NEW YORK (TheStreet) -- My kids love to play rock, paper, scissors. You know how it works: Rock beats scissors, and paper beats rock, and scissors beats paper. There are no tie-breakers, and there is always a winner.
That same principle applies to REIT investing. There are the primary asset sectors of housing, office, retail and industrial. All of these sectors provide needed space for their occupants, and some are considered better than the others at different moments.
As we all saw, during the great recession, necessity-driven sectors were in highest demand. Core survival-based categories of food, shelter and clothing became more relevant for investors, as their fixation on sustainable income and dividends became critically important.
Conversely, successful investors learned that the strongest sources of differentiation are found in those companies with the most sustainable business models, built on repeatable sources of income.
Investing in Food, Shelter and ClothingThey are also found in the form of food, shelter and clothing. These necessities are defined by their pure survival attributes, in which the sources of income are derived from routines, behaviors and activities that are relevant for sustainable investment differentiation. In REIT-land there are some exceptional REITs that derive their competitive advantages from these necessities. These REITs provide value by providing space in a manner that lets them serve their core customers better and more profitably.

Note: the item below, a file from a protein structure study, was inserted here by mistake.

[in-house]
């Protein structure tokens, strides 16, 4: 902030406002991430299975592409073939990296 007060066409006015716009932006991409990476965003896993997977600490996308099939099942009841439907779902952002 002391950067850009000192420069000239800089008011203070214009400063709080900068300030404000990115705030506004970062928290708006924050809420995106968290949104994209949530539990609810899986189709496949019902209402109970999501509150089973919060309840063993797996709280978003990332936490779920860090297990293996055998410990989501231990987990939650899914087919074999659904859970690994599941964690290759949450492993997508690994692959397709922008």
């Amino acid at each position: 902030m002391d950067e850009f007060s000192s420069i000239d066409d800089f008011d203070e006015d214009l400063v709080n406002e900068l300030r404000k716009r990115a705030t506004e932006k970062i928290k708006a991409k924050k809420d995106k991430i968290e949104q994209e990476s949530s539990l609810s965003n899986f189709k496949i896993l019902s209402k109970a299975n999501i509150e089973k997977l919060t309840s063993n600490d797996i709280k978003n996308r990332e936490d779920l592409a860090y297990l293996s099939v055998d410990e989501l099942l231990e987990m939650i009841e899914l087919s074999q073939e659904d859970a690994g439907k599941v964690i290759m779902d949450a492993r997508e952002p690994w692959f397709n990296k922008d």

The Food REITsI have five kids in my house, and we all love food. Of course, we eat a lot of food and, with a growing family, are all frequent customers at the neighborhood Target and Publix. Several retail REITs have built repeatable income strategies on renting space to leading grocery chains, such as Regency Centers (REG) and Weingarten Realty Investors (WRI). Regency has a portfolio of 354 properties with a market capitalization of $4.44 billion. The Jacksonville-based REIT trades at $49.38 per share and has a current dividend yield of 3.75%. Weingarten, based in Houston, has around 316 properties, a market cap of $3.38 billion and dividend yield of 4.17%.
The Shelter REITsAs reported by Chilton Capital Management, "low supply, single-family home foreclos¬ures, and stringent mortgage requirements have driven high occupancy [for apartment REITs], which has given landlords pricing power. The occupancy rate, which has averaged right above 95% over the past four years, has aided landlords in pushing rents."
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